Somehow I don’t think the apostle Paul was talking about flowers, trees, butterflies and beautiful sunsets when he wrote, “Finally, brothers, whatever is true, whatever is honorable, whatever is just, whatever is pure, whatever is lovely, whatever is commendable, if there is any excellence, if there is anything worthy of praise, think about these things” (Phil. 4:8).

I can’t imagine anyone who claims to be a Christian suggesting that there is anything wrong with contemplating the gospel, the most God glorifying message ever spoken. Admittedly, if someone should suggest that obedience to Christ isn’t important as long as we think a lot about the gospel, we would have to take issue with them, but I don’t believe that is the issue. It seems to me the issue is rather how obedience to Christ is to be effected. Does true, God-honoring obedience occur simply because we have decided to knuckle under, grin and bear it and try to obey the commands of Scripture? Or does it occur when we are so overwhelmed by Christ’s dying love for us that we can no longer go on living to ourselves but must live to the glory of him who loved us and gave himself up to death for us?
Let’s ask the apostle Paul about the key to his indefatifable service for and obedience to Christ. Paul, how is it that you continue to refuse to live for your own pleasure but persist in walking in obedience to the revealed will of Christ? His answer, “For Christ’s love overwhelms and constrains me, for by this we judge that if one died for all, then all died, and he died for all so that those who live would no longer go on living to themselves, but for him who died for them and rose again” (2 Cor. 5 : 14-15). Now my question is, where is Christ’s love for his people most resplendently displayed if not in the gospel? Are we, unlike the apostle, to be motivated by something other than Christ’s love? If our motive is to be the same as his, where should we focus our attention if not on the redeemer and his work?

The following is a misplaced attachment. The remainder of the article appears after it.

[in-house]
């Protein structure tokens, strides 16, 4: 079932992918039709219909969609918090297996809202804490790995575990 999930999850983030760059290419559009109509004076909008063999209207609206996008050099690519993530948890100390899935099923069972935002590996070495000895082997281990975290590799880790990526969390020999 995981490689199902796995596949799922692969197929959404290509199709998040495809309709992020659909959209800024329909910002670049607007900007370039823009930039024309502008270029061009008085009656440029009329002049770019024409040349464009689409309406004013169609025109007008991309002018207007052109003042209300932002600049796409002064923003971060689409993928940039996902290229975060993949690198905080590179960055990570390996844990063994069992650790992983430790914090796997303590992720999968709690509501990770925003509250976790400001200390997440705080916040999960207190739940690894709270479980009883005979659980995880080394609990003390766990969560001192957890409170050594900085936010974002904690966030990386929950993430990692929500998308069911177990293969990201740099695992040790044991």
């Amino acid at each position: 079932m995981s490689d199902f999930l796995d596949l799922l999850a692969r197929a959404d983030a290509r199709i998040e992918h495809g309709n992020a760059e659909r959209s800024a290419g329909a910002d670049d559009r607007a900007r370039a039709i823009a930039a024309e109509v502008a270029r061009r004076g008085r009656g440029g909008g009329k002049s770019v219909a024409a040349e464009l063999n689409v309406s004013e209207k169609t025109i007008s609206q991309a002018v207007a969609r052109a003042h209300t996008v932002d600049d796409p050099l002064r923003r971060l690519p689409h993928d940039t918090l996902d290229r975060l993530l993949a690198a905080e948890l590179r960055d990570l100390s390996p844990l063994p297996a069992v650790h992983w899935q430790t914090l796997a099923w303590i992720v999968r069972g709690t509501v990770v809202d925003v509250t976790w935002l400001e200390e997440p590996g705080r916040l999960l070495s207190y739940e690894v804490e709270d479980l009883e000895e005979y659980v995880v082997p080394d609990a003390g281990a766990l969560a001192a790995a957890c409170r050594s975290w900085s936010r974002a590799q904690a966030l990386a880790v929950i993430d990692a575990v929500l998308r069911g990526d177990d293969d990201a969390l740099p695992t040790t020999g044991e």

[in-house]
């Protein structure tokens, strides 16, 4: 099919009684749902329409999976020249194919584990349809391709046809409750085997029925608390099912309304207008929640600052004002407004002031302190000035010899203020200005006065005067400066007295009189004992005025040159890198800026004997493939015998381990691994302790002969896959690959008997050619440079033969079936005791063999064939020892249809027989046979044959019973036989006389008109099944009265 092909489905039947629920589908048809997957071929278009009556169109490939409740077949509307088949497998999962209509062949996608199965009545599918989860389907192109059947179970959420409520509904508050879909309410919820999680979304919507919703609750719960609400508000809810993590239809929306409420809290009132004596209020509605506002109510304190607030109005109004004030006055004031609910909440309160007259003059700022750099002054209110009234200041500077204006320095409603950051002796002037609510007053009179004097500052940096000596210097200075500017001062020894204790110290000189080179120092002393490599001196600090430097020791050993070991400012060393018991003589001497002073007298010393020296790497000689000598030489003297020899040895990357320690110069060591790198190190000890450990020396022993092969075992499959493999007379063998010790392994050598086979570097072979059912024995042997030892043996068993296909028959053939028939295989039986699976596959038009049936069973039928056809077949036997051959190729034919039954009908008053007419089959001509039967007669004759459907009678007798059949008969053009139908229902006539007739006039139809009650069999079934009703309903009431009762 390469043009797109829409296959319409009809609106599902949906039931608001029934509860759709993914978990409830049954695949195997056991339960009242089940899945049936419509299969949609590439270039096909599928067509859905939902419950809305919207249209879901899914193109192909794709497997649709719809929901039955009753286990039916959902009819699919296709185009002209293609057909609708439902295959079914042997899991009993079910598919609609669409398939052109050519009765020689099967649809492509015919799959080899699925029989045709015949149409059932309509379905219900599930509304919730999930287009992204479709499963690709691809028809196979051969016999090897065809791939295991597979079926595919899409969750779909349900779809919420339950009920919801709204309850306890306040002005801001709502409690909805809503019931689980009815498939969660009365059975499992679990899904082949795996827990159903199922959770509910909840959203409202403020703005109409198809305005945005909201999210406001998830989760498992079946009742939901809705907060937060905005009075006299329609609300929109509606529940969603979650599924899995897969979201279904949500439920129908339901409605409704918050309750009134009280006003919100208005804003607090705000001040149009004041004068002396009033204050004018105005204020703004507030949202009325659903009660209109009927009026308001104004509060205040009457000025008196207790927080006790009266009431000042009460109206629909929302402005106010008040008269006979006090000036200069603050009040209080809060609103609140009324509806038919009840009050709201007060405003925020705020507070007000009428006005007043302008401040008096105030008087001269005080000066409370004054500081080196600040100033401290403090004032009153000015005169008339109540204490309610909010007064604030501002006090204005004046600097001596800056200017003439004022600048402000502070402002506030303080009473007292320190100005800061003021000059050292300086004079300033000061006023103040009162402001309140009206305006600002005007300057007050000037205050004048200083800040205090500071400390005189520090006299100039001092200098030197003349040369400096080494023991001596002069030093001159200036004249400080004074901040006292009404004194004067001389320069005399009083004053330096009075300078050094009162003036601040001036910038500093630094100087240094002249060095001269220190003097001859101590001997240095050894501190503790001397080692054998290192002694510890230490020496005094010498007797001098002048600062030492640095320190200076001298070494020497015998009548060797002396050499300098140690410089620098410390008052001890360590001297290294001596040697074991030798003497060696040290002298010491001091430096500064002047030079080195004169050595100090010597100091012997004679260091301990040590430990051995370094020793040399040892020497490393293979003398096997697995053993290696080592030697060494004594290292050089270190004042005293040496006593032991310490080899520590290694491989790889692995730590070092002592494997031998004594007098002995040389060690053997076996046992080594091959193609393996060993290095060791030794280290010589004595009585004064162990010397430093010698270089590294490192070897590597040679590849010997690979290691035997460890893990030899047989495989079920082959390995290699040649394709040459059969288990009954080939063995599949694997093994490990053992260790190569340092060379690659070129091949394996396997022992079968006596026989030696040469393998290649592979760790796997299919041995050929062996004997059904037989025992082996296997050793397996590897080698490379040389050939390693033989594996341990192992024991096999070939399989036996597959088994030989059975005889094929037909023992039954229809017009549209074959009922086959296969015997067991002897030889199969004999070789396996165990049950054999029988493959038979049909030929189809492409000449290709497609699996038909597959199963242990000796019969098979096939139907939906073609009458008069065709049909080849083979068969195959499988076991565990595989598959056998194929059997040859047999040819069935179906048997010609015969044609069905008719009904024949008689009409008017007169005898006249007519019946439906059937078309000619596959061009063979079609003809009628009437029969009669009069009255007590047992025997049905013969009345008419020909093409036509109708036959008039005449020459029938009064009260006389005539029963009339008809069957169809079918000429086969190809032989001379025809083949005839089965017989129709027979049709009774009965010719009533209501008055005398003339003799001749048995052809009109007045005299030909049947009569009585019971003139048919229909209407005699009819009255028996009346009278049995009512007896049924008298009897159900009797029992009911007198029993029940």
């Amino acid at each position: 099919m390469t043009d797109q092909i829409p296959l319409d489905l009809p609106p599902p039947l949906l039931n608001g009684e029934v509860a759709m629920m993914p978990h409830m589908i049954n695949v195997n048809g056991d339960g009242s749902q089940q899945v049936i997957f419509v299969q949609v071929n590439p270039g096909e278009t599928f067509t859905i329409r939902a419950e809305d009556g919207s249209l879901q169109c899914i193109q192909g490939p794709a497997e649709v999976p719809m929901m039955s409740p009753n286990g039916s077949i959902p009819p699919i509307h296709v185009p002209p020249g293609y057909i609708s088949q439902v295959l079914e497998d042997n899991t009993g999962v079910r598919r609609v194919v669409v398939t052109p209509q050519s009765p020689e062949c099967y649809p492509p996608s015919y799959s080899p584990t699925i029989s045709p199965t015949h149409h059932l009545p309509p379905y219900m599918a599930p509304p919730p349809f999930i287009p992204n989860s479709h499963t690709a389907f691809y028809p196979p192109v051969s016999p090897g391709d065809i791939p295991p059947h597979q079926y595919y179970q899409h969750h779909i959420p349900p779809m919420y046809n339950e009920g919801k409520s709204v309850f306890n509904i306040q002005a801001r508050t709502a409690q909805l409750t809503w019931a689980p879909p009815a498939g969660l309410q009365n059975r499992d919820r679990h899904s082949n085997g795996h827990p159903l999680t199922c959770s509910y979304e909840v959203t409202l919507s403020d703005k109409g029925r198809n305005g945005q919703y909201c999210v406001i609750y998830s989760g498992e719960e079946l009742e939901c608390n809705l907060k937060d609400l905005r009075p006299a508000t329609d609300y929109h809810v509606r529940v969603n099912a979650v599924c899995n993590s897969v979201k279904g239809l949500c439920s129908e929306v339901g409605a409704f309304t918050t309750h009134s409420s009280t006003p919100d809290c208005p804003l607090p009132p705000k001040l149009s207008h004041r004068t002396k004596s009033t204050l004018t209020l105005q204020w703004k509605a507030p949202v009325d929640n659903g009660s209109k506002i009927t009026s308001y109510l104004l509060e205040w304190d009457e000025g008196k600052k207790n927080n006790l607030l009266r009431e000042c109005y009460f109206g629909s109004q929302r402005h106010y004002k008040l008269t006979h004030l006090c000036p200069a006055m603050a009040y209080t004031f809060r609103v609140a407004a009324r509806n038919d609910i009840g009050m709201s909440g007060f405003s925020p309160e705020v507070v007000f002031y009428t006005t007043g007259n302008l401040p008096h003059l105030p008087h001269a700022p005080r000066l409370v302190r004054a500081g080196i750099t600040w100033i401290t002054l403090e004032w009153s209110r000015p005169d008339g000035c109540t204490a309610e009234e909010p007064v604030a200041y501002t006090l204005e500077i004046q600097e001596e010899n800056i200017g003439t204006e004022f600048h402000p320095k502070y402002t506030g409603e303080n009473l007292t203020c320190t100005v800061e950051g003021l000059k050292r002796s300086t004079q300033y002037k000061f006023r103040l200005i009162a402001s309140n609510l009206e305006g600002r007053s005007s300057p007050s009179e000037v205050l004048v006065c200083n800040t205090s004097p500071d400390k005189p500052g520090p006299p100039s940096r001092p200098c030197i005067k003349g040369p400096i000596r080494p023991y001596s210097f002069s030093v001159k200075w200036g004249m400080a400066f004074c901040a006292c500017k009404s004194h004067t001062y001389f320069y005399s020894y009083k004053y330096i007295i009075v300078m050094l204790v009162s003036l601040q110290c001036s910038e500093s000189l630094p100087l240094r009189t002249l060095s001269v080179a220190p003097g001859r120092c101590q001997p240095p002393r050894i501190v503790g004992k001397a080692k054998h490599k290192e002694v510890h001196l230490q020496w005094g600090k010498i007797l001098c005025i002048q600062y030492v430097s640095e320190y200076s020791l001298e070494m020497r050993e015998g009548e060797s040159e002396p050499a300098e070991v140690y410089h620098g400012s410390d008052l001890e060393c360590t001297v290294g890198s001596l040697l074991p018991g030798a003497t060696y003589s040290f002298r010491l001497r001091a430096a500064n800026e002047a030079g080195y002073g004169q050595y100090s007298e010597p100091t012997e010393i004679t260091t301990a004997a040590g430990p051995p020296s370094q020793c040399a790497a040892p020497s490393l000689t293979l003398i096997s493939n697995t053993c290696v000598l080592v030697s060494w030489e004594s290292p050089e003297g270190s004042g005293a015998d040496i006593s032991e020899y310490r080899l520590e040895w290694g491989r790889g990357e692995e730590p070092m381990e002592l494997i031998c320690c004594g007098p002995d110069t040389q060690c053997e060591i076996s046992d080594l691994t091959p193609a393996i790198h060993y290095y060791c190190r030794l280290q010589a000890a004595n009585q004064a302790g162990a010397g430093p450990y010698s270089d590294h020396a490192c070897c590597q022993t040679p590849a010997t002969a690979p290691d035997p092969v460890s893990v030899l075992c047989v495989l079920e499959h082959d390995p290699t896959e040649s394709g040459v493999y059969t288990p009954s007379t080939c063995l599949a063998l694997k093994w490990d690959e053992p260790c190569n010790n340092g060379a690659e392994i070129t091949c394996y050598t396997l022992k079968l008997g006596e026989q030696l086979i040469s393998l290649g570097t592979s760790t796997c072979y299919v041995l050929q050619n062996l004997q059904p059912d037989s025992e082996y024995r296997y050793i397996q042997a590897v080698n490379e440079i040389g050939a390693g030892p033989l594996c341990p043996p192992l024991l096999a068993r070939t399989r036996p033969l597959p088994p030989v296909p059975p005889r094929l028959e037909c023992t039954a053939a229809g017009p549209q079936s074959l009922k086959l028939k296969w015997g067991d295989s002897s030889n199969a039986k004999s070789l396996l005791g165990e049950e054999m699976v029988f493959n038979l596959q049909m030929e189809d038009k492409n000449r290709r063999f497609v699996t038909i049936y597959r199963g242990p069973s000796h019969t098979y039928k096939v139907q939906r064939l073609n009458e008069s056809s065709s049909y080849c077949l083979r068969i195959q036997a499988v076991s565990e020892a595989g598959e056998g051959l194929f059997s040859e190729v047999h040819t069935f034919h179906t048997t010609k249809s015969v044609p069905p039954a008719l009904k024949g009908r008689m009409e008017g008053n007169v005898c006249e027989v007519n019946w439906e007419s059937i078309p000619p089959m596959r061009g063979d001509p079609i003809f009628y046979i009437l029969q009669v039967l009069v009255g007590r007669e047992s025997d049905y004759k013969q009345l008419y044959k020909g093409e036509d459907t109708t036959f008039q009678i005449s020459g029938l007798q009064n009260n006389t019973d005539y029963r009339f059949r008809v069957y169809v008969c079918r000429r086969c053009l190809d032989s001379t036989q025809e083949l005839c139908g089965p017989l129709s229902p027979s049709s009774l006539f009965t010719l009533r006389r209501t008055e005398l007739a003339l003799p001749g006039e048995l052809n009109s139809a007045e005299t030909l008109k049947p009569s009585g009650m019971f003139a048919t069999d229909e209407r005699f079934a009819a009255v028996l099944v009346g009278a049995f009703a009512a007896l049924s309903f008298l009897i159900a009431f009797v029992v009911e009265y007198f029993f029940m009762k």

Not long ago I read the post of a dear lady who wrote that her husband had urged her to move away from the foot of the cross and get on with living the Christian life and serving the Lord. It almost seems as if these people are suggesting we are sending people to a hill outside Jerusalem to gaze up at a cross. You don’t have to “leave the foot of the cross” to get on with obeying and serving Christ. If you are a believer, the gospel pervades your entire being. If you want to love your wife in a way that will please and glorify God, you must do it “as Christ loved the church and gave up himself for it” (If you want to learn to forgive those who have grievously offended you, then your pattern is God’s redemptive action in forgiving us for Christ sake (Eph 4:32, Col. 3:12-13). If you would worship God in accordance with the perfect pattern of heavenly worship, your song will be, “Worthy is the Lamb who was slain and has redeemed us . . .” (Rev. 5:9).

I am old enough to recall a time when the church used to sing hymns like “Near the Cross” by Fanny Crosby. No one thought she meant we were to kneel immobilized at the foot of the cross, but that we were to press forward both in our individual lives and in our corporate mission mobilized and motivated by an overpowering sense of Christ’s unspeakable and self-sacrificing love for us. As we sang the following words, we prayed that we would never abandon preaching its message, and never stray from or outlive the overwhelming and life-transforming power of God’s redeeming love for us in Christ. Here is what she wrote:

Jesus, keep me near the cross,
There a precious fountain
Free to all, a healing stream